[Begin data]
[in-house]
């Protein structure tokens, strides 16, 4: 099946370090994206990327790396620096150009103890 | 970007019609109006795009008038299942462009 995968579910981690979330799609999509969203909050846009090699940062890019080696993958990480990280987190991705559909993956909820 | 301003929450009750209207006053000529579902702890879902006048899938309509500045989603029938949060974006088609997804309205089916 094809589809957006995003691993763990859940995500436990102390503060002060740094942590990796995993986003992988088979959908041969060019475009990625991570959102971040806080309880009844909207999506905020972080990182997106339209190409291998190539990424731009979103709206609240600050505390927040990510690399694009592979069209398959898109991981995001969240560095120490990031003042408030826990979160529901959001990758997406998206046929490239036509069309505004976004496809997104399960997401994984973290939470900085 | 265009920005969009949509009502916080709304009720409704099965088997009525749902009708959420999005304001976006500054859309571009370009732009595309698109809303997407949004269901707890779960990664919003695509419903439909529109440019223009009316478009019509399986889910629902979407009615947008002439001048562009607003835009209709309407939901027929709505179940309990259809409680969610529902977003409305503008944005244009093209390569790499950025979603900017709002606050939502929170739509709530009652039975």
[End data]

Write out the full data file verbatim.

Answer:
[in-house]
């Protein structure tokens, strides 16, 4: 099946370090994206990327790396620096150009103890 | 970007019609109006795009008038299942462009 995968579910981690979330799609999509969203909050846009090699940062890019080696993958990480990280987190991705559909993956909820 | 301003929450009750209207006053000529579902702890879902006048899938309509500045989603029938949060974006088609997804309205089916 094809589809957006995003691993763990859940995500436990102390503060002060740094942590990796995993986003992988088979959908041969060019475009990625991570959102971040806080309880009844909207999506905020972080990182997106339209190409291998190539990424731009979103709206609240600050505390927040990510690399694009592979069209398959898109991981995001969240560095120490990031003042408030826990979160529901959001990758997406998206046929490239036509069309505004976004496809997104399960997401994984973290939470900085 | 265009920005969009949509009502916080709304009720409704099965088997009525749902009708959420999005304001976006500054859309571009370009732009595309698109809303997407949004269901707890779960990664919003695509419903439909529109440019223009009316478009019509399986889910629902979407009615947008002439001048562009607003835009209709309407939901027929709505179940309990259809409680969610529902977003409305503008944005244009093209390569790499950025979603900017709002606050939502929170739509709530009652039975």